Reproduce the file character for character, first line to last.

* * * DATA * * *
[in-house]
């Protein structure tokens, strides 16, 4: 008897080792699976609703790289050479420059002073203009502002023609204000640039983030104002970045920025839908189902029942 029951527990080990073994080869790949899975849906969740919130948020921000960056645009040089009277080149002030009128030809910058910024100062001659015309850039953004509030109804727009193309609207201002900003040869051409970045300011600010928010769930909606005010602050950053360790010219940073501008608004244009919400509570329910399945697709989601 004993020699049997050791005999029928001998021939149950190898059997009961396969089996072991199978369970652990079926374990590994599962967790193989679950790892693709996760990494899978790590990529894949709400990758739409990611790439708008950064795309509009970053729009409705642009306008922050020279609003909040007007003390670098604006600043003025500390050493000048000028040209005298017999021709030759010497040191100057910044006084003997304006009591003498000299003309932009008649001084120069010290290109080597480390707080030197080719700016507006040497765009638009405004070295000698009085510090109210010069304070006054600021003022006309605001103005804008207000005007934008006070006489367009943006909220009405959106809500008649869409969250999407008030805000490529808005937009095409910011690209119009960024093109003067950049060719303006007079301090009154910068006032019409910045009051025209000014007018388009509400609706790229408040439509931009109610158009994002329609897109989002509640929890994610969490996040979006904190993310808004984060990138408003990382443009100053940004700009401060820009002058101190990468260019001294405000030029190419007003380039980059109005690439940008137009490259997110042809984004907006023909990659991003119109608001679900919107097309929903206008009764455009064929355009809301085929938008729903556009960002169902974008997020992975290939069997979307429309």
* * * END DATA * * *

[in-house]
């Protein structure tokens, strides 16, 4: 008897080792699976609703790289050479420059002073203009502002023609204000640039983030104002970045920025839908189902029942 029951527990080990073994080869790949899975849906969740919130948020921000960056645009040089009277080149002030009128030809910058910024100062001659015309850039953004509030109804727009193309609207201002900003040869051409970045300011600010928010769930909606005010602050950053360790010219940073501008608004244009919400509570329910399945697709989601 004993020699049997050791005999029928001998021939149950190898059997009961396969089996072991199978369970652990079926374990590994599962967790193989679950790892693709996760990494899978790590990529894949709400990758739409990611790439708008950064795309509009970053729009409705642009306008922050020279609003909040007007003390670098604006600043003025500390050493000048000028040209005298017999021709030759010497040191100057910044006084003997304006009591003498000299003309932009008649001084120069010290290109080597480390707080030197080719700016507006040497765009638009405004070295000698009085510090109210010069304070006054600021003022006309605001103005804008207000005007934008006070006489367009943006909220009405959106809500008649869409969250999407008030805000490529808005937009095409910011690209119009960024093109003067950049060719303006007079301090009154910068006032019409910045009051025209000014007018388009509400609706790229408040439509931009109610158009994002329609897109989002509640929890994610969490996040979006904190993310808004984060990138408003990382443009100053940004700009401060820009002058101190990468260019001294405000030029190419007003380039980059109005690439940008137009490259997110042809984004907006023909990659991003119109608001679900919107097309929903206008009764455009064929355009809301085929938008729903556009960002169902974008997020992975290939069997979307429309």